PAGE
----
Abelardo Carbonó Y Su Conjunto, Guana Tangula

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    1LP - VAMPISOUL
    PREORDER 2020 12 04


    International : Economic, Standard, Express

    France : Franco de port à partir de 125€HT

    TRACKLIST

    Side A

    A1. QUIERO A MI GENTE

    A2. LA CAMISA RAYA

    A3. A LAS SEIS

    A4. LA AURORA

    A5. SILVIA MARIA

    Side B

    B1. GOZA LA VIDA

    B2. GUANA TANGULA

    B3. POR TI VIVO TRISTE

    B4. MI MUCHACHITA

    B5. EL BRINCO DE LA PULGA


    DESCRIPTION

    Presented in its original artwork and pressed on 180g vinyl.


    Carbonó’s early work was different from his contemporaries. It was definitely not salsa, nor was it really cumbia. Rather, it was novel and genius polyglot stew of diverse musical strains with African roots but never before blended in this way. Styles like afrobeat, soukous and highlife were effortlessly stirred together with elements of the Cuban son, touches of Latin rock and funk, with a pinch of calypso, a hint of Haitian compas and even a dash of rock and roll, not to mention a foundation of local coastal Colombian varieties like vallenato and porro

    This 1980 LP still sounds refreshingly unique and hip today, as if Abelardo Carbonó y su conjunto were the missing link between the 1950s pan-Caribbean acoustic guitar-led sounds of Bovea y sus Vallenatos and the more electronic and Africanized genres of champeta and terapia of more recent years. You can even hear slide guitar and psychedelic echo effects in the mix, which brings the recordings to a whole other level of the unexpected.

    Colombian music has its true originals, rebels and geniuses. Many have commercial pop sensibilities, good luck, and achieve stardom in their time. Others have not been so lucky and are just a little too original and outside the norm to be widely accepted or well known. Thankfully, if they were lucky enough to find a sympathetic record label, their pioneering work at least found a home. Such is the case with Abelardo Carbonó who, despite thinking ‘outside-the-box’, was able to record two brilliant albums in 1980 and ’81 for Codiscos’ imprint Costeño, as well as several other labels, his first being Africa llama under the band name Grupo Abharca for the Sonolux imprint Caliente in 1978.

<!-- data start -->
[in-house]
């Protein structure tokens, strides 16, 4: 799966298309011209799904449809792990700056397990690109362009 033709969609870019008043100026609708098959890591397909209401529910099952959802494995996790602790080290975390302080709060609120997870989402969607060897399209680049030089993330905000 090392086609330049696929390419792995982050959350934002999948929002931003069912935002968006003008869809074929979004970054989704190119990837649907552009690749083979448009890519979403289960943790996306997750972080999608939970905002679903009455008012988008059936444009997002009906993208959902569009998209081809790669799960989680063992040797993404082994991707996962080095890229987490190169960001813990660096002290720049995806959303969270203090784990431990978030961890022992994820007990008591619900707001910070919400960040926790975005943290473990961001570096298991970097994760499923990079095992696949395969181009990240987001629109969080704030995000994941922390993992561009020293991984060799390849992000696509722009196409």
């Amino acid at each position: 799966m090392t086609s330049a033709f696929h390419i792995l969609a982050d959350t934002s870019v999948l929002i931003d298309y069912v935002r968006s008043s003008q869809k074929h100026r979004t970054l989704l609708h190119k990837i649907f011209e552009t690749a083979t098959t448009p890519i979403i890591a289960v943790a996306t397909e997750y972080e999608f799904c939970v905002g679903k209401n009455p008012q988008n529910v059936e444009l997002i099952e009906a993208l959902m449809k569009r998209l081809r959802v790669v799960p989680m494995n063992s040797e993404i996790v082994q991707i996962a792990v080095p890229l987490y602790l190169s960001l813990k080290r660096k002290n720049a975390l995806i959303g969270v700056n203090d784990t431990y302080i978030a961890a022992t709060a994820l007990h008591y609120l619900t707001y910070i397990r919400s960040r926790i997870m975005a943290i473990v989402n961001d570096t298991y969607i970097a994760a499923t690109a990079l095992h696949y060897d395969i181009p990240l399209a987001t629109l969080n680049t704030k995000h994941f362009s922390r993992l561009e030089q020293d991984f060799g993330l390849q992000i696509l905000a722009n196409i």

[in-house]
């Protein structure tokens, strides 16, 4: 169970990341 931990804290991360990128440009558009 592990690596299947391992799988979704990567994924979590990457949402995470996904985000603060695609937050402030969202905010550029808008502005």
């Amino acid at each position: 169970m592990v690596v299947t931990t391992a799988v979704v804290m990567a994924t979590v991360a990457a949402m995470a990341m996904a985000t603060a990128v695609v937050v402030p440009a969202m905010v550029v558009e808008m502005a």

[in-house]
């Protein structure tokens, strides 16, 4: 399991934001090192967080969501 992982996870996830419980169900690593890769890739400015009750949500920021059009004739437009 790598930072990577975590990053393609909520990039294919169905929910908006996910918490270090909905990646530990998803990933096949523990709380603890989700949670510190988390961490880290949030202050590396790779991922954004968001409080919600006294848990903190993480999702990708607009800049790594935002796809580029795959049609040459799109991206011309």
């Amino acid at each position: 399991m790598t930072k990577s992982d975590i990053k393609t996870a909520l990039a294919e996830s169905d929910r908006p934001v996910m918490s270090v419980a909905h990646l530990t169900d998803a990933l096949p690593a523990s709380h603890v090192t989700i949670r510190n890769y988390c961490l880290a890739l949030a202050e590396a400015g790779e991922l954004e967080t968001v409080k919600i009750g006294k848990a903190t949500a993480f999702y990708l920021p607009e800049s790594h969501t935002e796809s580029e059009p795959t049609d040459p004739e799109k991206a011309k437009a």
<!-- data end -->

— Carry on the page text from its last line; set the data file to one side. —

Guitarist, singer, songwriter and one time policeman Abelardo Carbonó (b. 1948, Ciénaga, Magdalena) hails from Baranquilla and his early work was different from his contemporaries. It was definitely not salsa, nor was it really cumbia. Rather, it was novel and genius polyglot stew of diverse musical strains with African roots but never before blended in this way. Styles like afrobeat, soukous and highlife were effortlessly stirred

    together with elements of the Cuban son, touches of Latin rock and funk, with a pinch of calypso, a hint of Haitian compas and even a dash of rock and roll, not to mention a foundation of local coastal Colombian varieties like vallenato and porro. Carbonó himself has admitted that Venezuelan psychedelic afro-rock outfit Grupo Bota was a big influence as well, and his father Abelardo Sr. was a famous porro and cumbia guitarist in Los Tigrillos, which must have affected Abelardo Jr. from the beginning. You can even hear slide guitar and psychedelic echo effects in the mix, which brings the recordings to a whole other level of the unexpected.

    The particular blend Carbonó and his bandmates created sounded unlike anything else at the time, and is still refreshingly unique and hip today. It’s as if Abelardo Carbonó y su conjunto were the missing link between the 1950s pan-Caribbean acoustic guitar-led sounds of Bovea y sus Vallenatos and the more electronic and Africanized genres of champeta and terapia of more recent years. Joined by the crucial nucleus of his brothers Abel on lead guitar and Jafeth on bass, Carbonó’s debut record Guana Tangula

    has a pleasingly easygoing, deceptively simple sound with a tropical, African vibe that features lilting acoustic guitars, pleasant but slightly odd vocals and snappy percussion (including the traditional vallenato caja drum) that would change later with the addition of amplified electric guitars, drum machines and loops.

    There is a certain casual playfulness and freedom in this LP that brings to mind swaying palm trees, white beaches with turquoise waters, sunshine and romance. At the time it came out, it was a popular record. However, soon after he recorded his second disk for Codiscos, La negrera del negrerío, things changed in Colombia due to the ascendancy of the drug cartels and ‘payola’ was the name of the game, so Carbonó’s brief chance at big label mainstream popularity lost out to huge bribes by the marijuana traffickers

    who wanted their preferred artists to rise to the top. Thankfully his profile has been restored of late through various compilations and collaborations, which is all the sweeter because he’s still performing and recording, and this faithful reproduction of Guana Tangula should serve as a crucial part of Abelardo Carbonó’s legacy for years to come.

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